Law Library announcements, legal research updates from around the world, new and interesting research resources and web sites of interest to the faculty at the Syracuse University College of Law. Note: For easy navigation, right click on hyperlinks to open links in a new window.

Monday, July 18, 2005

Research on Law Reviews

Brian Leiter (Leiter Reports, 7/15, 2005) brings
our attention to University of San Diego Professor
Thomas Smith's troubling blog post in The Right Coast
about law review citations in Lexis Shepards.

Here's a snippet from his article:

"[My] data concerns law review articles that are in
their [Lexis'] Shepard's database and how much they
get cited. This data covers about 385,000 law review
articles, notes, comments, etc. etc. that appear in 726
law reviews and journals, and looks at how often they
are cited. Cited by other law reviews, or cases. First of
all, 43 percent of the articles are not cited ... Almost 80
percent (i.e. 79 percent) of law review articles get ten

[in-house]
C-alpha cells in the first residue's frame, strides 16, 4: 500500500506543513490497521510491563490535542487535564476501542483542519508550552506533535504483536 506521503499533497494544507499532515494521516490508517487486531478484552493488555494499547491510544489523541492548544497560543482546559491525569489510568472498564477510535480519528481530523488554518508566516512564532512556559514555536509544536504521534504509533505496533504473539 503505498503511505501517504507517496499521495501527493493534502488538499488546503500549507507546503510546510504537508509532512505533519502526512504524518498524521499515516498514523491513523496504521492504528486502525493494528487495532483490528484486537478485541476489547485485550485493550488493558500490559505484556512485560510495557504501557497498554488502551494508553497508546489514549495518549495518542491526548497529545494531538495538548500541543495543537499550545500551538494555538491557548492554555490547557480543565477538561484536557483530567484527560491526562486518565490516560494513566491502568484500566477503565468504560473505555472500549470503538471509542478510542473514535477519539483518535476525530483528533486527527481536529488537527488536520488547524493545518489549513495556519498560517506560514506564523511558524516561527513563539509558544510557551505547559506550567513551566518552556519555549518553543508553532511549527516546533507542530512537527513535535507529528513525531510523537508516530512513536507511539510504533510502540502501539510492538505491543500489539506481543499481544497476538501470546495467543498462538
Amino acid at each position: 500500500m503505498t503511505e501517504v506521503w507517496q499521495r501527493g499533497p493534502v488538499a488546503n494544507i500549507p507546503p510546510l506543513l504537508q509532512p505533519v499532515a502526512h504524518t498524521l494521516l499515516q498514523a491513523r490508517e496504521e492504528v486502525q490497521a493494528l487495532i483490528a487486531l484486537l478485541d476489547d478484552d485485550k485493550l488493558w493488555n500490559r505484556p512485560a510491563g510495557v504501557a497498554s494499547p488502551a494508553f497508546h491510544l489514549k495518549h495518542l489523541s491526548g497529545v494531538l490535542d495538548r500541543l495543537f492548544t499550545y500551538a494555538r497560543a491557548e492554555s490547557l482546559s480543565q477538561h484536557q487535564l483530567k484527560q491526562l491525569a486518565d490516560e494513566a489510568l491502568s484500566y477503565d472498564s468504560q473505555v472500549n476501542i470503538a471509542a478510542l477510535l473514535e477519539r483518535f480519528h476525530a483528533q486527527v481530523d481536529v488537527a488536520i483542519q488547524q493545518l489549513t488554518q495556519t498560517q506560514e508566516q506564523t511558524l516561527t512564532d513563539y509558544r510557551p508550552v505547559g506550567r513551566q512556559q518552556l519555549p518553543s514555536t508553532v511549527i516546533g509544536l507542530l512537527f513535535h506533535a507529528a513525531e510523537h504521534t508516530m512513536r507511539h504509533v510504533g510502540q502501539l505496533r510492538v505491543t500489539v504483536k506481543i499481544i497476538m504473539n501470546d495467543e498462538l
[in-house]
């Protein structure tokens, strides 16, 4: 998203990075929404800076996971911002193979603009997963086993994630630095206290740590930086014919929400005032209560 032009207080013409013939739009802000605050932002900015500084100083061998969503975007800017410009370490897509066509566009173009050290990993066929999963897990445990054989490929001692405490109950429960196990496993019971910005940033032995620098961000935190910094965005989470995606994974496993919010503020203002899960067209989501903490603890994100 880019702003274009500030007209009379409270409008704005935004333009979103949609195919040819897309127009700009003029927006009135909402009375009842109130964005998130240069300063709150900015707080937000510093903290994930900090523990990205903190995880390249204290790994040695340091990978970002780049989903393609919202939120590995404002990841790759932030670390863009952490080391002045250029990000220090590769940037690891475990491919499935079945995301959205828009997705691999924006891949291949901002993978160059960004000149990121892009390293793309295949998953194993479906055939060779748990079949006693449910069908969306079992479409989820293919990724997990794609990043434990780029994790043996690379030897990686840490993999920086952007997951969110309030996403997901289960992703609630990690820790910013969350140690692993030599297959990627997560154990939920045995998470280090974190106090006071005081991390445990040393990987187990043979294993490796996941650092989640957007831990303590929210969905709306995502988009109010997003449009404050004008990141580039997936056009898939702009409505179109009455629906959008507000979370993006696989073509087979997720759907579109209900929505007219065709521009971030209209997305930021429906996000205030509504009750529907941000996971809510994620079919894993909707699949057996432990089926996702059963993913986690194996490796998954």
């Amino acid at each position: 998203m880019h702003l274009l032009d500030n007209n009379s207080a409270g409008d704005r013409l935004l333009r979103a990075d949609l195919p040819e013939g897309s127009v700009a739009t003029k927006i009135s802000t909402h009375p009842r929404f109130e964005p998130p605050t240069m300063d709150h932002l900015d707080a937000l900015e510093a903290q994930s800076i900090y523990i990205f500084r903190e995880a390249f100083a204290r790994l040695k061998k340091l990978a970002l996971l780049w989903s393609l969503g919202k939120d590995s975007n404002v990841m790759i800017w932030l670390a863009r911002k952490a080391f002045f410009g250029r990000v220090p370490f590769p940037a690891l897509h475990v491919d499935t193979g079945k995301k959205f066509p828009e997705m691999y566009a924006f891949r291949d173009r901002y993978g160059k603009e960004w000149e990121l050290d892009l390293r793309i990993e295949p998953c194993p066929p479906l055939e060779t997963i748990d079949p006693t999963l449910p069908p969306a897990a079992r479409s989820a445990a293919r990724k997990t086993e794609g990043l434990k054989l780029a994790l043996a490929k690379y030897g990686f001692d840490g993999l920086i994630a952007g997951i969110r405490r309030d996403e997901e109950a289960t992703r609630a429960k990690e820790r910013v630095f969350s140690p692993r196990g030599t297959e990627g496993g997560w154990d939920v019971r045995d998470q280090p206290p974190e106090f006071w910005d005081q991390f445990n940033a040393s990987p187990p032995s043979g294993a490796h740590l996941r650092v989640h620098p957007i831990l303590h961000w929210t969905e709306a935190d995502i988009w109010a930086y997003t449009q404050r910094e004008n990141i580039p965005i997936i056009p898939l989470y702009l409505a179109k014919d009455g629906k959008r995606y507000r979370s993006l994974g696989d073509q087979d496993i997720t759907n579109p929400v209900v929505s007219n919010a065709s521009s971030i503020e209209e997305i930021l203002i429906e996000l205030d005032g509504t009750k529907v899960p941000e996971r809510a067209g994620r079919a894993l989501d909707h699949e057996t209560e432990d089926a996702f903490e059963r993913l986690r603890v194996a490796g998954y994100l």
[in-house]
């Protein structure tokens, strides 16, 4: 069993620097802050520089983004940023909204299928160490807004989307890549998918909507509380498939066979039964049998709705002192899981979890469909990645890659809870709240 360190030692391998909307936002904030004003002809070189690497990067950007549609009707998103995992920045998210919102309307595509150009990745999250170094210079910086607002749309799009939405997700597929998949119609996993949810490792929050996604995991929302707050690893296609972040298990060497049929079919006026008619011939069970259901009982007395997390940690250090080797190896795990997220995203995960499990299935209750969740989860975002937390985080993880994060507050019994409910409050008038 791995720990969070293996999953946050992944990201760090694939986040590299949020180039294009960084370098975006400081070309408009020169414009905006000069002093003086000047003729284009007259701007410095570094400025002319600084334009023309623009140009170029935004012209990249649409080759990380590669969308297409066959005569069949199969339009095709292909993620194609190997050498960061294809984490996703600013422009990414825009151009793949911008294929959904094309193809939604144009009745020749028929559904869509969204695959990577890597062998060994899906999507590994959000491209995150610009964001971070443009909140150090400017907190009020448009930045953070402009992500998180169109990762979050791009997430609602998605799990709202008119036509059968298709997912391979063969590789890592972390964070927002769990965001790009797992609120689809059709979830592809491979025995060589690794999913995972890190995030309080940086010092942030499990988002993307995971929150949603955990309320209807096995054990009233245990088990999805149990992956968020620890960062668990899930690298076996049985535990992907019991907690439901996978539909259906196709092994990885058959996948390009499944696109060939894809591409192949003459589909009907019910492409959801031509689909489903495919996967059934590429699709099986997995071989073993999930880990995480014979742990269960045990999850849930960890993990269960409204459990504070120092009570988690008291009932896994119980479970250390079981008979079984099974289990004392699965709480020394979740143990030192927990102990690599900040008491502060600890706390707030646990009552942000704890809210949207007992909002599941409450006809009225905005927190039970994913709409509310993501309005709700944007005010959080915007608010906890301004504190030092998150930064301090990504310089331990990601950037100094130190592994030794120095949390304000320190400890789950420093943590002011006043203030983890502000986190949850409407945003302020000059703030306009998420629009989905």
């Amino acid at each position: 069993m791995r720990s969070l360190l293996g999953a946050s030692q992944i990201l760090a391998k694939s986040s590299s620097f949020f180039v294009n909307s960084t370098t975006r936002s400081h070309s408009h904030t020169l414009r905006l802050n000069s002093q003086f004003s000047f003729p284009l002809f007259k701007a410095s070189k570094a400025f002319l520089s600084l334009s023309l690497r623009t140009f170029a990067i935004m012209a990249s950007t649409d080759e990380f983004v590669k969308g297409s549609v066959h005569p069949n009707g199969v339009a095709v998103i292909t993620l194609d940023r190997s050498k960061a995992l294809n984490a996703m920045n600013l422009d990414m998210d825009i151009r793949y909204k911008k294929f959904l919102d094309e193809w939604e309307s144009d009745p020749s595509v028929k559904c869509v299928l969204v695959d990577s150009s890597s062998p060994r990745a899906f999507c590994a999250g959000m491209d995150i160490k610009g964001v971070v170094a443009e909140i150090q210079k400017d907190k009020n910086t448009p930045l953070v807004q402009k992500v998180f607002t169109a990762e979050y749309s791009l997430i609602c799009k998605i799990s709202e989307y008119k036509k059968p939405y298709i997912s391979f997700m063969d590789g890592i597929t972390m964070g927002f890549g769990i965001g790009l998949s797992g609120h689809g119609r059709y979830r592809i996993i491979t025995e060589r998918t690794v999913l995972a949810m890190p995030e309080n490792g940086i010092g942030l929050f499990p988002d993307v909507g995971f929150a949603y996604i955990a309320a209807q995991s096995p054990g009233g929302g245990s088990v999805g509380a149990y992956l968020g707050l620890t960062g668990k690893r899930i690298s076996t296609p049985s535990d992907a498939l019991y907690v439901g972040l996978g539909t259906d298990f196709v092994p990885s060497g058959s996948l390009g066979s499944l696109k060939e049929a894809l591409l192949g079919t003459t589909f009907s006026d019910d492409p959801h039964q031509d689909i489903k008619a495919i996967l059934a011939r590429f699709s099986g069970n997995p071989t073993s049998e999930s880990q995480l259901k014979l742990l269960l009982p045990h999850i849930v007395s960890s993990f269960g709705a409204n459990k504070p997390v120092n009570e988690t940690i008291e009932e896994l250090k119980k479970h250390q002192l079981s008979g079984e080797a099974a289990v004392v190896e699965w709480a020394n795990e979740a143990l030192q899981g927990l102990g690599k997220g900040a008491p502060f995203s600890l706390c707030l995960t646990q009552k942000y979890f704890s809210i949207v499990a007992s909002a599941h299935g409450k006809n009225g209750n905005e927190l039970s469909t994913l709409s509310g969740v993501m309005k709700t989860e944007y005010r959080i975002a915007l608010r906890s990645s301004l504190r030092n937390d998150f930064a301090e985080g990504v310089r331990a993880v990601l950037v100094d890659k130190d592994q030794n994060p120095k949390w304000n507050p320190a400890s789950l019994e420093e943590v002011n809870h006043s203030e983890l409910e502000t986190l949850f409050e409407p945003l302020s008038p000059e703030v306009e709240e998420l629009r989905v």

or fewer citations. So where are all the citations going?
Well, let's look at articles that get more than 100
citations. These are the elite. They make up less than
1 percent of all articles, .898 percent to be precise.
... 96 percent of all citations to law review articles."

You can read more at on The Right Coast blog.

Westlaw Launches Graphical KeyCite Feature

From the Law Librarian Blog, 7/18/2005:

"Graphical KeyCite is an alternative way to view
the direct history of a case. Instead of the traditional
text-based KeyCite display, you can view the direct
history of a case as a flow chart. You can access [this
feature] from a traditional KeyCite display, or
from a case law document in From either
a displayed case or the traditional KeyCite display, click
Direct History (Graphical View) on the Links tab.

Graphical KeyCite was released in on
July 9, 2005."

Click here to read the full article.

NYLJ Article on David E.Kelley's "The Firm"

We knew it was coming. Reality TV has invaded the
legal community. A recent article in the New York
Law Journal introduces us to the The Firm,
a reality show slated to debut on July 28. According
to the article, the show will feature real-life young
lawyers from around the country "arguing real cases
in front of real judges, with the one attorney
eventually [winning] a $250,000 jackpot."

The article cites several choice comments from
New York attorneys contacted for their
reaction to the show's concept.

Friday, July 15, 2005

"Wayback Machine" Searches Internet Archives

Thanks to Professor Colares for this tip, who
told me that he used this site extensively